Tuesday, June 28, 2011

First Impressions

In their natural state, people are onions; many-layered, smelly, and capable of making you cry, but can also make for a delicious experience when processed in a thoughtful way.

Walking into a patient treatment room for the first time in the Emergency Room is always a new experience; you never know what you are going to find. One has to be prepared to encounter a huge range of personalities and clientele.

The art of reading people must be quickly mastered as a ERTech. We have minimal charting duties and are the maximal resource for vital signs, EKG's, bedpan duty, and many other tasks that require intimate contact with patients. We spend the most time with each patient, almost always more than the doctors, sometimes more than the nurses.

At first glance, there are people who sprawl their belongings around the room and make themselves completely at home within minutes of settling there. There are others who keep completely to their own little bubble, arms and legs crossed on the cot to take up as little room as possible.

At first assessment, there are ways a patient might react to my smile and greeting that impel me to 1, run to avoid being attacked, 2, quickly report the condition to a nurse, 3,continue with my duty, 4, or run out of earshot to burst out in laughter.

At the bottom of the healthcare feeding pool, the ERTech takes on some of the most difficult, but necessary tasks. In a code situation, we are the ones lined up to perform CPR compressions to coax a heart to start beating again. On a holiday night, we are the ones who sit with and humor the drunks to make sure they don't hurt themselves or others. We are the ones who know where to run for hard-to-find supplies in given emergency situations. The successful completion of these tasks can result in elation or tears; working in the Emergency Room is emotionally, physically, and mentally taxing. And I love it.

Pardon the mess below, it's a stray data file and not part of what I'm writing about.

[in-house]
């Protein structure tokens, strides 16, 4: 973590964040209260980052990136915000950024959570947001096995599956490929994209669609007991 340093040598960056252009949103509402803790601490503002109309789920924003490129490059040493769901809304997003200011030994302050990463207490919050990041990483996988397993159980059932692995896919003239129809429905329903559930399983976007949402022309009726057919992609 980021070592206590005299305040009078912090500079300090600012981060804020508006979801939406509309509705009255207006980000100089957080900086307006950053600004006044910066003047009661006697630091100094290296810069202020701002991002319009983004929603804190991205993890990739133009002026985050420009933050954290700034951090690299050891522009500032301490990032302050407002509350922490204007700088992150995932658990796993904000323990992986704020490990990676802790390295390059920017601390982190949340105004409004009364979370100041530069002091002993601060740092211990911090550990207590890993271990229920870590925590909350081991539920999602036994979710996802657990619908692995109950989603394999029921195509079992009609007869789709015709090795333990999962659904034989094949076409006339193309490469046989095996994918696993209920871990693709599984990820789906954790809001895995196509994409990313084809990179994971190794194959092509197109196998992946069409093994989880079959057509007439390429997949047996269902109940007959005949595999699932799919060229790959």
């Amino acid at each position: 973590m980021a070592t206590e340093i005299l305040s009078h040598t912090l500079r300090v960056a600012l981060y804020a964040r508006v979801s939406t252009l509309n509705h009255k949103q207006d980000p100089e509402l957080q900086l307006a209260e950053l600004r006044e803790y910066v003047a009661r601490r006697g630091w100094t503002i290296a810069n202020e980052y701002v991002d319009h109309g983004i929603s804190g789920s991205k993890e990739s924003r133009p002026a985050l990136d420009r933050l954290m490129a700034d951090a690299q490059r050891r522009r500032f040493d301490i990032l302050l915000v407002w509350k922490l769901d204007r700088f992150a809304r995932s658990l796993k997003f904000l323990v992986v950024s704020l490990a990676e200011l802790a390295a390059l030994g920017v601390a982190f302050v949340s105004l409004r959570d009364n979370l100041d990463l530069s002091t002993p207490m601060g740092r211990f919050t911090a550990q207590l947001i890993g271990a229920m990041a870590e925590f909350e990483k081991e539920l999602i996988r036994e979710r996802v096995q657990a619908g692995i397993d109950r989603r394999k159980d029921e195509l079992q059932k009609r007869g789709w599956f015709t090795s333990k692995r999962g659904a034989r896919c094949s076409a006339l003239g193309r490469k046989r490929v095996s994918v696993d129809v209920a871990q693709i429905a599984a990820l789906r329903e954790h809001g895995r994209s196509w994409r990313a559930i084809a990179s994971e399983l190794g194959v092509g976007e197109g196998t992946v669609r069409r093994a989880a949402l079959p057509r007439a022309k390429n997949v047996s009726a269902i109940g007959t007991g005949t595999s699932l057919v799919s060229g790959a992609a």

Perhaps that is why I started this blog; to process what I have seen and to crystallize the lessons I have learned about other people and about myself.

Meeting me for the first time, you might not know that behind my young face and quiet, respecting smile and greeting, the harrowing things I have seen or experienced. I began working in this ER over half a year ago- still green enough to be considered one of the newest techs, experienced enough to want more and to go back to school.

Welcome to my blog and I hope you enjoy the stories.


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